On Monday 11 November, the monastic community at Sant’Anselmo celebrated the 119th anniversary of the Dedication of the Basilica of Sant’Anselmo, with Prior Mauritius Wilde presiding for the community Mass. Mass was celebrated in honor of and thanksgiving for the basilica’s history and its ongoing importance for the daily life of the community.

Prior Wilde’s homily can be found below.


Dear brothers and sisters,

Pope Leo XIII wanted to build the monastery of Sant’Anselmo and also this church. The Pope had financially supported its construction in a very generous way; and was also personally interested in how the work proceeded. Since he could not leave the Vatican at the time, he observed the construction of the building from the Vatican observatory with a telescope.

“The time has come when neither on this mountain nor in Jerusalem will you worship the Father”, says Jesus in the Gospel, and adds: “The time has come, and it is this, in which true worshipers will worship the Father in spirit and truth”.

In reality, all the readings that the liturgy offers us regarding the solemnity of the dedication of a church speak of the fact that the church is more than a place, that the Church transcends the physical place, the walls, and manifests itself in the living stones and in the spirit.

However, meditating on this beautiful festival, I found myself catapulted back, still to the place, still to the walls. As the prophet Samuel asks: “Behold the heavens and the heavens of heaven cannot contain you, the less this house which I have built! But is it really true that God lives on earth”? Yes, it is true. He lives on earth. In the way God lived on earth, God incarnate, so today he lives in his church, even in our physical churches.

Truly, the physical church is a gift to be admired, not to mention the Church that we comprise as living stones, as a community, as the body of Christ, as a spiritual temple. Yes, even the stones, the walls, the space, the concrete house: they were given to us as a manifestation of the presence of God. We must not take for granted the fact that we have this church here, so big, so beautiful, our church, created for us Benedictines, here on the Aventine Hill.

I say this thinking of another reality today: In some parts of the world there are churches that are attacked, and even burned. And, what is more, at least in Europe: many churches are secularized. They are sold or demolished. They are turned into museums, supermarkets, restaurants, or hotels. I have seen confessionals that are now used as bar counters.

See the photos on Flickr Anselmianum

Therefore, it is not a foregone thing, naturally, to have a church, even walls. It means:

  • To have a place where you can escape to pray, in front of the tabernacle, in front of the Madonna.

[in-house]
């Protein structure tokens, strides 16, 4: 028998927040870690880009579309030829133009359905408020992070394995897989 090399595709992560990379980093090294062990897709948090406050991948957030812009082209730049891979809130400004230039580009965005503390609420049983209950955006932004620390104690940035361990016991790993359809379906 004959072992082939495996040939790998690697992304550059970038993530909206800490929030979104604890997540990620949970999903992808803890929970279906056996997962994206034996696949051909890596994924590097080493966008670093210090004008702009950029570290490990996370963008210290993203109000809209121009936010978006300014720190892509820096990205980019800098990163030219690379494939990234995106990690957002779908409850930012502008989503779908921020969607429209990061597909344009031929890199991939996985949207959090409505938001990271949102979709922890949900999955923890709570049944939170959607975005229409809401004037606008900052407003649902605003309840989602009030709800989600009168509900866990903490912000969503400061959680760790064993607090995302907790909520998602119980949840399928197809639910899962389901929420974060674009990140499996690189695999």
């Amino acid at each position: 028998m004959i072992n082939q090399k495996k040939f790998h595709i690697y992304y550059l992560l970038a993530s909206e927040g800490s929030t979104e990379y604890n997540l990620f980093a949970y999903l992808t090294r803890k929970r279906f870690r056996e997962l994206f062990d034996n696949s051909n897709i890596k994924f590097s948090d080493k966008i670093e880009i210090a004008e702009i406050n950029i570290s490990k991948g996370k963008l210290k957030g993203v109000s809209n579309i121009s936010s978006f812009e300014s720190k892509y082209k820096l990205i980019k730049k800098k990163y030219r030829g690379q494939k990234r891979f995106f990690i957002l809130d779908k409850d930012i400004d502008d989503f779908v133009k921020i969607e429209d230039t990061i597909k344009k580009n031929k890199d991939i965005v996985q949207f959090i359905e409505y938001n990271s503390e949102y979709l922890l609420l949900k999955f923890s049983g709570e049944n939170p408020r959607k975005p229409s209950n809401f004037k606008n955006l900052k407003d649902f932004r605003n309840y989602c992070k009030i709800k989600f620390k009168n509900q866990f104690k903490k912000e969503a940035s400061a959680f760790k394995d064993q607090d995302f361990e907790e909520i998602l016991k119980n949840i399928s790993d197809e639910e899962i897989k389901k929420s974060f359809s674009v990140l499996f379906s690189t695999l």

• To have a place that lets us catch our breath after class, after manual work or in the office.
  • To have a space where we can celebrate ordinary Lods on ordinary mornings with eyes still half closed,
  • but also a space where we can practice our Benedictine liturgy, with many ministers in great solemnity, but in simplicity.
  • To have an organ that sounds good.
  • To have a space where spouses can promise their love forever.
  • To have a place where even visitors, tourists, “get lost”, finding themselves at the end of the Aventine roads, and perhaps finding some of that tranquility, that serenity that only God can give.
  • To have a place that makes meeting God possible.
  • To have a house where he lives, our God lives.

This is an extraordinary gift. As Benedictines we are used to having a church for us, almost like our living room. But, it seems to me, it’s something you don’t have to get used to. God is clearly among us. God dwells on the earth. We can also be grateful for these walls.

Surely, behind these walls there are the people who take care of this sacred space:

  • the rector of the church,
  • the sacristans,
  • the volunteers who clean it,
  • the administration that pays for electricity,
  • the brother who takes care of the microphones,
  • the development director who contributes to major improvements,
  • and of course WE, who pray here.

We, together with these walls, are the church – alive.

  • The bells ring from the bell tower and call us to prayers.
  • The walls transmit the sound; they give us the necessary acoustics for Gregorian chant. Of course, we could also sing on the street, but…

Thanks to these walls we also have the story with us, the lives of our brothers who were before us:

  • the brothers of Beuron and Maria Laach who created the mosaics,
  • the brothers of St. Paul Outside the Walls that gave us these huge granite columns, taken from their old church,
  • the genius of the first Abbot Primate, Hildebrand de Hemptinne, who created the design of this church.

On 11 November 1900, the Secretary of State of Pope Leo, cardinal Mariano Rampolla, officiated the Rite of Dedication of this church in the presence of 12 other cardinals, 16 bishops, 52 abbots, all the rectors of the pontifical universities, and many ambassadors.

Dear brothers and sisters, I hope with my homily I was able to “anoint” these walls a little as the cardinal did 119 years ago. However, like a Benedictine, I also remember the vision that our Holy Father Benedict had when he saw that his monastery would be destroyed. He cried so much. The walls are transient.

Our Lord Jesus ended his life outside a temple, hanging on the cross, exposed, halfway between heaven and earth. However, God did not abandon him. We are also on earth, but we pray in spirit. God will never abandon us. We will always find a space to pray and to sing, in spirit and in truth.